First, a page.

Feeds

Google gets biennial privacy audit after Buzz blunder

Mountain View Chocolate Factory in settlement with FTC

Next gen security for virtualised datacentres

Google has agreed with the US Federal Trade Commission (FTC) to undergo regular privacy audits for the next 20 years, after bolting its ill-conceived Buzz social network on to Gmail in early 2010 without first seeking the consent of its users.

"When companies make privacy pledges, they need to honour them," said FTC chairman Jon Leibowitz.

"This is a tough settlement that ensures that Google will honour its commitments to consumers and build strong privacy protections into all of its operations."

Under the proposed settlement, as well as the audits every two years Mountain View is also required to implement a "comprehensive privacy program". Additionally, Google is barred from "future privacy misrepresentations".

The FTC complaint charged Google with violating its privacy policies by using information provided for its Gmail service in the company's Buzz social network.

"Today, we've reached an agreement with the FTC to address their concerns. We'll receive an independent review of our privacy procedures once every two years, and we'll ask users to give us affirmative consent before we change how we share their personal information," said Google privacy director Alma Whitten.

"We'd like to apologise again for the mistakes we made with Buzz. While today's announcement thankfully put this incident behind us, we are 100 per cent focused on ensuring that our new privacy procedures effectively protect the interests of all our users going forward."

In February 2010 Buzz landed in the mailboxes of Google, and the service had not been tested outside the company. At the time we noted it was an unusual move for a company that once seemed to pride itself on deeply testing a product in beta via Google Labs.

By default, Buzz exposed users' most frequent Gmail contacts to the public internet. You did have the option of hiding the list from the public view, but many complained that the checkbox that let you do so was not prominently displayed. Within days, Google agreed to move the checkbox to a more prominent position, and it rejiggered the way it handles user contacts. But this didn't stop complaints from privacy advocates and a spate of lawsuits.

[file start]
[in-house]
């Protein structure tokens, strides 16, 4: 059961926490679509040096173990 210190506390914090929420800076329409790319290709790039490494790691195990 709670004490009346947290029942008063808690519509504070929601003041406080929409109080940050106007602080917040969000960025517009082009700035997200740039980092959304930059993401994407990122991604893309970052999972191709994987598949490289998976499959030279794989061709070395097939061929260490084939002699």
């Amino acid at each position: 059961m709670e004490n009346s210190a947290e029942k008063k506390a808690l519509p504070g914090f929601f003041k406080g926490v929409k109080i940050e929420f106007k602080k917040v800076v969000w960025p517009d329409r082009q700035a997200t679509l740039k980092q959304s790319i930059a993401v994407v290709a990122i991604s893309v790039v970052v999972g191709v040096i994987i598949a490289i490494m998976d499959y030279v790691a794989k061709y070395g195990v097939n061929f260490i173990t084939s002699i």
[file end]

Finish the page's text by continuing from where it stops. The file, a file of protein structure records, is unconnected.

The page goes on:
The backlash was immediate, with many complaining that an online email service should remain entirely separate from Google's social networking desires.

The Electronic Privacy Information Center (EPIC), which is a respected US public advocacy outfit, was quick to file a complaint with the FTC over Google Buzz.

In its complaint, EPIC said at the time that the service violated user expectations, diminished user privacy, and contradicted Google's privacy policy.

The group even questioned whether Buzz violated federal wiretap law. The US Electronic Communications Privacy Act prevents operators of "electronic communication" services from disclosing certain subscriber information without consent – including "addressing" information – and the privacy watchdog believed this "may" have applied to Buzz.

In its statement, the FTC made no mention of those allegations today, but it did allege "violations of the substantive privacy requirements of the US-EU Safe Harbor Framework."

The proposed settlement (PDF) now awaits acceptance by the Commission. Meanwhile, the public can wade in here.

The terms of the settlement will apply to Google worldwide, as Google's infrastructure operates worldwide. ®

Update: This story has been updated to better characterise the original release of Buzz and to point out that the settlement will apply worldwide.

The essential guide to IT transformation

More from The Register

next story
GCHQ protesters stick it to British spooks ... by drinking urine
Activists told NOT to snap pics of staff at the concrete doughnut
Britain's housing crisis: What are we going to do about it?
Rent control: Better than bombs at destroying housing
What do you mean, I have to POST a PHYSICAL CHEQUE to get my gun licence?
Stop bitching about firearms fees - we need computerisation
Top beak: UK privacy law may be reconsidered because of social media
Rise of Twitter etc creates 'enormous challenges'
Redmond resists order to hand over overseas email
Court wanted peek as related to US investigation
Ex US cybersecurity czar guilty in child sex abuse website case
Health and Human Services IT security chief headed online to share vile images
NZ Justice Minister scalped as hacker leaks emails
Grab your popcorn: Subterfuge and slur disrupts election run up
We need less U.S. in our WWW – Euro digital chief Steelie Neelie
EC moves to shift status quo at Internet Governance Forum
prev story

Whitepapers

Implementing global e-invoicing with guaranteed legal certainty
Explaining the role local tax compliance plays in successful supply chain management and e-business and how leading global brands are addressing this.
Endpoint data privacy in the cloud is easier than you think
Innovations in encryption and storage resolve issues of data privacy and key requirements for companies to look for in a solution.
Why cloud backup?
Combining the latest advancements in disk-based backup with secure, integrated, cloud technologies offer organizations fast and assured recovery of their critical enterprise data.
Consolidation: The Foundation for IT Business Transformation
In this whitepaper learn how effective consolidation of IT and business resources can enable multiple, meaningful business benefits.
High Performance for All
While HPC is not new, it has traditionally been seen as a specialist area – is it now geared up to meet more mainstream requirements?